The local release of NO regulates the gastric mucosal microcirculation and maintains the mucosal integrity in collaboration with PGs and sensory neurons[20,21]. At present, the mechanism by which irsogladine stimulates the release of NO in the gastric mucosa remains unknown. We previously reported that mucosal application of NO donor prevented the development of gastric lesions induced by NH2Cl without any influence on the PD responses[11,12]. These data are in agreement with the present findings that irsoglandine reduced the severity of NH2Cl-induced gastric lesions but had no effect on the reduced PD response. On the other hand, it has been shown that rebamipide protects the gastric mucos a from various necrotizing agents by increasing PG biosynthesis in the mucosa and scavenging free redicals[22-24]. Exogenous PGE2 has also been shown to inhibit gastric lesions in response to NH2Cl or NH4OH plus ischemia. These data support the present observation that rebamipide protected the stomach against NH2Cl-induced damage, in an indomethacin-sensitive manner. It should also be noted in the present study that rebamipide prevented the PD reduction in response to NH2Cl or NH4OH plus ischemia. Since taurine, a scavenger of HClO, markedly suppressed the PD reduction caused by NH2Cl[11,12], it is likely that rebamipide may prevent gastric ulcerogenic and PD responses to NH2Cl through a radical scavenging action, in addition to mediation by endogenous PGs.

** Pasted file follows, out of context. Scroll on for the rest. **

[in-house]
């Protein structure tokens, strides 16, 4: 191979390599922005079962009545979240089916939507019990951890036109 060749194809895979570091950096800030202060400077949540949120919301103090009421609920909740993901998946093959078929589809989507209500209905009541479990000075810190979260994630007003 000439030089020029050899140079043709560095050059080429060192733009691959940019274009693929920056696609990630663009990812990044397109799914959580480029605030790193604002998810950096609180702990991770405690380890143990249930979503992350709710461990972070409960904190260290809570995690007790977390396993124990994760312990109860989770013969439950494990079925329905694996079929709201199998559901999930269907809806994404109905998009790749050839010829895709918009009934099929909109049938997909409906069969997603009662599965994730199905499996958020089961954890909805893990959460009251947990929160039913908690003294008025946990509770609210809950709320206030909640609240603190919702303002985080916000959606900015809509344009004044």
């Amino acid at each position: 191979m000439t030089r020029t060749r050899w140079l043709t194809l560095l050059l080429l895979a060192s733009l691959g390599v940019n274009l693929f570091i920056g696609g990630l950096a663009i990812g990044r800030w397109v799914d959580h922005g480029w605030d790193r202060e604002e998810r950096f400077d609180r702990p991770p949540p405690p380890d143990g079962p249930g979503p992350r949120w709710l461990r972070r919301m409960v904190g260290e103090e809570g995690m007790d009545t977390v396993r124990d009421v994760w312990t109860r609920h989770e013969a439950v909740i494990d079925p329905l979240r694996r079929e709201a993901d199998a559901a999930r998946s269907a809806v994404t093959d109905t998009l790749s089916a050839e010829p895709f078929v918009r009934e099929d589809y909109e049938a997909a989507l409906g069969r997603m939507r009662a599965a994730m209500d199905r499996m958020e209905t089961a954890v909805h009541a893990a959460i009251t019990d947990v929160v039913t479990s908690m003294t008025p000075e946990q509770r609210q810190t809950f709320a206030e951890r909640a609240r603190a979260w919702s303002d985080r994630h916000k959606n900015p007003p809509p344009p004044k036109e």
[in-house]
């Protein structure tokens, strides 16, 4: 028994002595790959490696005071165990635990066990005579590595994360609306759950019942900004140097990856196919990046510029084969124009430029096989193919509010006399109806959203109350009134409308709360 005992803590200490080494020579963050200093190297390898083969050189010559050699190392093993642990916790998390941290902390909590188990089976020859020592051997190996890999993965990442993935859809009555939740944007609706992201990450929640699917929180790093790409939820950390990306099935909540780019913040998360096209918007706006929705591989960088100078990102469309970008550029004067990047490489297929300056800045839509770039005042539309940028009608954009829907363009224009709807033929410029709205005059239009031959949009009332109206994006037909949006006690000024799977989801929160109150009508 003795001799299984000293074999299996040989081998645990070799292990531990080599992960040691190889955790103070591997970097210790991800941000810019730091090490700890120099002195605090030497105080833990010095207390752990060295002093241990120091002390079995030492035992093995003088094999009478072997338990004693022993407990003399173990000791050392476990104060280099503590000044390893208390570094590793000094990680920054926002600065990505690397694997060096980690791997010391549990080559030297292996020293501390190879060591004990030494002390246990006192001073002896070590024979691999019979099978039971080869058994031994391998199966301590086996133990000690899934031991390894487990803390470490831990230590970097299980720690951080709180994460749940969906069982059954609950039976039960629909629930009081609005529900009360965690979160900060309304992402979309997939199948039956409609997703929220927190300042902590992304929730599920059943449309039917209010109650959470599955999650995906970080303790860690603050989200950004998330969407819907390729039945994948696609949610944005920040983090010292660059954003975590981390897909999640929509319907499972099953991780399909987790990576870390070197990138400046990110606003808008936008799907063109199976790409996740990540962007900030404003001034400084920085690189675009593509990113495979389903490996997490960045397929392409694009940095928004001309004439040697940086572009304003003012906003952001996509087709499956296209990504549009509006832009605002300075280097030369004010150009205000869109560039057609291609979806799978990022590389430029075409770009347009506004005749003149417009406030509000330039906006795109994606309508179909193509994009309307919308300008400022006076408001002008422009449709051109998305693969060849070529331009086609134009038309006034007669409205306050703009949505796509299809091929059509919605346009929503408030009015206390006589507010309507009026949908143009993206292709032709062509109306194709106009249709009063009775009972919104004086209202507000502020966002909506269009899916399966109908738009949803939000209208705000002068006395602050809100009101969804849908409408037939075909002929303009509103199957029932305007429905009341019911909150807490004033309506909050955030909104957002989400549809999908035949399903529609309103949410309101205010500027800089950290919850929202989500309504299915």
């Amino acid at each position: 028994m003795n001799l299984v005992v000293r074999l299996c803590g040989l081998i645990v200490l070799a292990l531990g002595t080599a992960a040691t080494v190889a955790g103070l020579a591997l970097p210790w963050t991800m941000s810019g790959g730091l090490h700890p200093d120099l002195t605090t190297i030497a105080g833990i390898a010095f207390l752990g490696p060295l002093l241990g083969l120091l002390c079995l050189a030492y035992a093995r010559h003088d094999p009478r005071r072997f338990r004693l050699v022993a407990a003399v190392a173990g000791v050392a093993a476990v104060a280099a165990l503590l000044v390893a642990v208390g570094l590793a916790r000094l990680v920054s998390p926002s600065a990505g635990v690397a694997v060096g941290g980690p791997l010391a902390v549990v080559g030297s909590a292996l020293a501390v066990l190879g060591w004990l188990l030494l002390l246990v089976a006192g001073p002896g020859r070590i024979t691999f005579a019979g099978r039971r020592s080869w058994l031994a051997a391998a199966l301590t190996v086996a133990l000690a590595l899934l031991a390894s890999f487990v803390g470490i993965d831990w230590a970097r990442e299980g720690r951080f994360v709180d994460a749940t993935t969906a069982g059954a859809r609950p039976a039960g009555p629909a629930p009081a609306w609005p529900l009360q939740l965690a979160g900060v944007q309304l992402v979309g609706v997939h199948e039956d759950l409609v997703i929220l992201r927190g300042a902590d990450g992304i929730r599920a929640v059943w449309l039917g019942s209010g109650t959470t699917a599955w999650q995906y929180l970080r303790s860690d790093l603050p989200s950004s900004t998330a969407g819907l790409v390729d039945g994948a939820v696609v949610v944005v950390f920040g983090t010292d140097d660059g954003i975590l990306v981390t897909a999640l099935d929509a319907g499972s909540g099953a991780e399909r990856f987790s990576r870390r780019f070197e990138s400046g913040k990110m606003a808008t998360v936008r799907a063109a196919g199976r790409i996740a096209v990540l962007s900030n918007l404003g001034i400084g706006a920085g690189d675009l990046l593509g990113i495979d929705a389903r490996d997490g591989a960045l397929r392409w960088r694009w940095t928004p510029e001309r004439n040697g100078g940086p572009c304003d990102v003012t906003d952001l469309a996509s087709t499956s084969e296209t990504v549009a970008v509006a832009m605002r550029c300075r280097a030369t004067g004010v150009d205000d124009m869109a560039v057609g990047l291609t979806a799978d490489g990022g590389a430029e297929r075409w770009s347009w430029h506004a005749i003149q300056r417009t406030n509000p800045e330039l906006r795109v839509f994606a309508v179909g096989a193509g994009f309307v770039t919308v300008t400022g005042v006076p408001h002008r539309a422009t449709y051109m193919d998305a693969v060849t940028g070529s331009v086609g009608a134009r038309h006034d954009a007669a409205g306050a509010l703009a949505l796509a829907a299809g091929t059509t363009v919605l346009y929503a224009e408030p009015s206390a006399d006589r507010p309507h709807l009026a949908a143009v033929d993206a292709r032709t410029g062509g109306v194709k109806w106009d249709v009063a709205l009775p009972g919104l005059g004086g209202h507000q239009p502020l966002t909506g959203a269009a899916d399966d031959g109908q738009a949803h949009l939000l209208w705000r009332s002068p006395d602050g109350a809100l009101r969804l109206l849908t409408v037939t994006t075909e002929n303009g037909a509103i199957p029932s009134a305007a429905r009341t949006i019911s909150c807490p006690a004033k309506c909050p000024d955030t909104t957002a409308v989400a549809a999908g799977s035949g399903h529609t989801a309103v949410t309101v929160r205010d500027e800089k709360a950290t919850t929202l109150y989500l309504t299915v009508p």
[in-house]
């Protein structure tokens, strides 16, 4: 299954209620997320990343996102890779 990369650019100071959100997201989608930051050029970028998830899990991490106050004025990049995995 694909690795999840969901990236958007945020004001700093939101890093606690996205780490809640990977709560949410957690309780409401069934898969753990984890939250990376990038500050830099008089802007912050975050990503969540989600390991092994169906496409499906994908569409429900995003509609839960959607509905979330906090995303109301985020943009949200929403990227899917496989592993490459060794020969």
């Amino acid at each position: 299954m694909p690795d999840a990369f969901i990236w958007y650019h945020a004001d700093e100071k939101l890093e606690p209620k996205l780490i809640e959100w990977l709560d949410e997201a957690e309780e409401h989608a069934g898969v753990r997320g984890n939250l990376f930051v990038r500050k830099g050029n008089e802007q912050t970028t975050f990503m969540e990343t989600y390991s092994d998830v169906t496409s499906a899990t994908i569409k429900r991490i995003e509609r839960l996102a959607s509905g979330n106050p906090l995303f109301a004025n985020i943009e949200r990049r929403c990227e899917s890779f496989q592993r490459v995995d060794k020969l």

In conclusion, the present results taken together suggest that NH2Cl generated either endogenously or exogenously, damages the gastric mucosa at a low concentration. Gastric mucosal lesions caused by NH2Cl was prevented by both irsogladine and rebamipide, although the former action was more potent than the latter. Although the exact mechanisms underlying gastroprotection afforded by irsogladine and rebamipide remain unknown, it is assumed that their mechanisms are different; the effect of irsogladine is mediated at least partly by endogenous NO, while that of rebamipide is attributable to endogenous PGs as well as its radical scavenging action. Since an important feature of H. pylori infection is neutrophil infiltration in the gastric mucosa[1,2], it is possible that NH2Cl is formed in the inflammed gastric mucosa, where neutrophil and H. pylori are located in juxtaposition. Thus, the present study also suggests that irsogladine may have therapeutic potential in the prevention and/or treatment of gastric mucosal damage related to H. pylori.
This work was supported in part by a grant from Nippon Shinyaku Co. Ltd.
Edited by Jing-Yun Ma
Proofread by Qi-Hong Miao